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PRUS, Boleslaw



RAMSES passed most of the night in feverish imaginings. Once the vision of the state appeared to him as an immense labyrinth with strong walls through which no one could force a way, then again he saw the shadow of a priest who with one wise opinion had indicated to him the method of escape from that labyrinth. And now appeared unexpectedly before him two powers, the interest of the state, which he had not felt thus far, though he was heir to the throne; and the priesthood, which he wished to debase and then make his servant.

That was a burdensome night. The prince turned on his bed repeatedly, and asked himself whether he had not been blind, and if he had not received sight that day for the first time in order to convince himself of his folly and nothingness. How differently during those night hours did the warnings of his mother appear to him, and the restraint of his father in enouncing the supreme will, and even the stern conduct of the minister, Herhor.

"The state and the priesthood!" repeated the prince, half asleep, and covered with cold perspiration.

The heavenly deities alone know what would have happened had there been time to develop and ripen those thoughts which were circling that night in the soul of Ramses. Perhaps if he had become pharaoh he would have been one of the most fortunate and longest-lived rulers. Perhaps his name, carved in temples above ground and underground, would have come down to posterity surrounded with the highest glory. Perhaps he and his dynasty would not have lost the throne, and Egypt would have avoided great disturbance and the bitterest days of her history.

But the serenity of morning scattered the visions which circled above the heated head of the heir, and the succeeding days changed greatly his ideas of the inflexible interests of Egypt.

The visit of the prince to the prison was not fruitless. The investigating official made a report to the supreme judge immediately, the judge looked over the case again, examined some of the accused himself, and in the course of some days liberated the greater number; the remainder he brought to trial as quickly as possible.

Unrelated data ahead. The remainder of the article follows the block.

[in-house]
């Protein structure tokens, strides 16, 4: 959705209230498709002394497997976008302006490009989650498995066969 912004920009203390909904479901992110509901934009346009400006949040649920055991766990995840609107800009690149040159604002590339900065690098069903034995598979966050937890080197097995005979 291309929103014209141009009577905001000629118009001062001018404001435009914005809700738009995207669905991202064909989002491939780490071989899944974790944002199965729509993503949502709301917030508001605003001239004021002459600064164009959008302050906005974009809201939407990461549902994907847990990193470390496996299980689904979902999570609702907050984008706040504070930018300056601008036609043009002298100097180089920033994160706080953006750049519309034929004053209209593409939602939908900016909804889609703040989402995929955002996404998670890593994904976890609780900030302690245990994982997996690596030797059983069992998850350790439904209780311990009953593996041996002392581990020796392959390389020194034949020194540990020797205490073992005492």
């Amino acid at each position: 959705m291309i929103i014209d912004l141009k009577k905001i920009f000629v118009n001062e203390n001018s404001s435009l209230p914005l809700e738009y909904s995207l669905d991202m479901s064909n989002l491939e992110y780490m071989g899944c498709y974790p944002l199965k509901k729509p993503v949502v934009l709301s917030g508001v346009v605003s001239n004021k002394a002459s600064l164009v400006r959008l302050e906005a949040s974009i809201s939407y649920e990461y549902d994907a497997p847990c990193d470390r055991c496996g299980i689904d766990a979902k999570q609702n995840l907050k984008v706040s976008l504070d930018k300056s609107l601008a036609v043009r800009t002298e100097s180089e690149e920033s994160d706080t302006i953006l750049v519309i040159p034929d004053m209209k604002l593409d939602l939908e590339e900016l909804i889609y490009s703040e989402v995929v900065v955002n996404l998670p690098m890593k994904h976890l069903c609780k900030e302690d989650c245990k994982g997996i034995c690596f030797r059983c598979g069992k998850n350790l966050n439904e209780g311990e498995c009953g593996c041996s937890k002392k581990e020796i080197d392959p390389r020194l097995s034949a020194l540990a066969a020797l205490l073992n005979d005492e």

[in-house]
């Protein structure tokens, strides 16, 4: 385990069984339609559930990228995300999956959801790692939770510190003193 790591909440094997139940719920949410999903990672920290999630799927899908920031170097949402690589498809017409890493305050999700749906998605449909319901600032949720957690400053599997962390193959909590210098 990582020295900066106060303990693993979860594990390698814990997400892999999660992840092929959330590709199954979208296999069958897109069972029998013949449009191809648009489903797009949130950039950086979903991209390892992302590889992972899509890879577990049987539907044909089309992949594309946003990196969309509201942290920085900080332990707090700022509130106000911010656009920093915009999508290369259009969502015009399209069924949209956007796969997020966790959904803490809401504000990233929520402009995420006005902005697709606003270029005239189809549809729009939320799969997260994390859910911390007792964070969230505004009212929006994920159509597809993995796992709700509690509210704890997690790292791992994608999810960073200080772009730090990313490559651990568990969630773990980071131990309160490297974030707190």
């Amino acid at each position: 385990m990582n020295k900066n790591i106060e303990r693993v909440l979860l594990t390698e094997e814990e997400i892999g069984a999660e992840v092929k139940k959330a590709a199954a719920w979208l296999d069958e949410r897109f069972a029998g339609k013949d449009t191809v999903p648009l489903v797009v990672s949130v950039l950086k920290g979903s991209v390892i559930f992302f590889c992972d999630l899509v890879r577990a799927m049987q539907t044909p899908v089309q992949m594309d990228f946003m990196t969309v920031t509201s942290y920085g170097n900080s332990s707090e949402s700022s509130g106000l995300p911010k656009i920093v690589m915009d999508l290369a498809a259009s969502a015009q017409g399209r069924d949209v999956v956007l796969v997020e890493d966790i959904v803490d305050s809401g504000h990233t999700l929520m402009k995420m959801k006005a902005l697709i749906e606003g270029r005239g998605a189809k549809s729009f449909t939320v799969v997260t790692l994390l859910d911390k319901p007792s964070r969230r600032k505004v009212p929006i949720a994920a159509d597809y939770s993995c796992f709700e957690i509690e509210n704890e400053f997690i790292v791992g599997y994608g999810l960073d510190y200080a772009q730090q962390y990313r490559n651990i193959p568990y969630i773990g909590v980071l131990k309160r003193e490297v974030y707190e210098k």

When he who had complained of the damage done the prince's property did not appear, though summoned in the hall of the court and on the market- place, the case was dropped, and the rest of the accused were set at liberty.

One of the judges remarked, it is true, that according to law the prince's overseer should be prosecuted for false complaint, and, in case of conviction, suffer the punishment which threatened the defendants. This question too they passed over in silence.

The overseer disappeared from the eyes of justice, he was sent by the heir to the province of Takeus, and soon the whole box of documents in the case vanished it was unknown whither.

On hearing this, Prince Ramses went to the grand secretary and asked with a smile,

"Well, worthy lord, the innocent are liberated, the documents concerning them have been destroyed sacrilegiously, and still the dignity of the government has not been exposed to danger."

"My prince," answered the grand secretary, with his usual coolness, "I did not understand that Thou offerest complaints with one hand and wishest to withdraw them with the other. Worthiness, Thou wert offended by the rabble; hence it was thy affair to punish it. If Thou hast forgiven it, the state has nothing to answer."

"The state! the state!" repeated the prince. "We are the state," added he, blinking.

"Yes, the state is the pharaoh and his most faithful servants," added the secretary.

This conversation with such a high official sufficed to obliterate in the prince's soul those ideas of state dignity which were growing and powerful, though indistinct yet. "The state, then, is not that immovable, ancient edifice to which each pharaoh is bound to add one stone of glory, but rather a sand-heap, which each ruler reshapes as he pleases. In the state there are no narrow doors, known as laws, in passing through which each must bow his head, whoever he be, erpatr or earth-worker. In this edifice are various entrances and exits, narrow for the weak and small, very wide, nay, commodious for the powerful."

"If this be so," thought the prince, as the idea flashed on him, "I will make the order which shall please me."

At that moment Ramses remembered two people, the liberated black who without waiting for command had been ready to die for him, and that unknown priest.

"If I had more like them, my will would have meaning in Egypt and beyond it," said he to himself, and he felt an inextinguishable desire to find that priest.

"He is, in all likelihood, the man who restrained the crowd from attacking my house. On the one hand he knows law to perfection, on the other he knows how to manage multitudes."

"A man beyond price! I must have him."

From that time Ramses, in a small boat managed by one oarsman, began to visit the cottages in the neighborhood of his villa. Dressed in a tunic and a great wig, in his hand a staff on which a measure was cut out, the prince looked like an engineer studying the Nile and its overflows.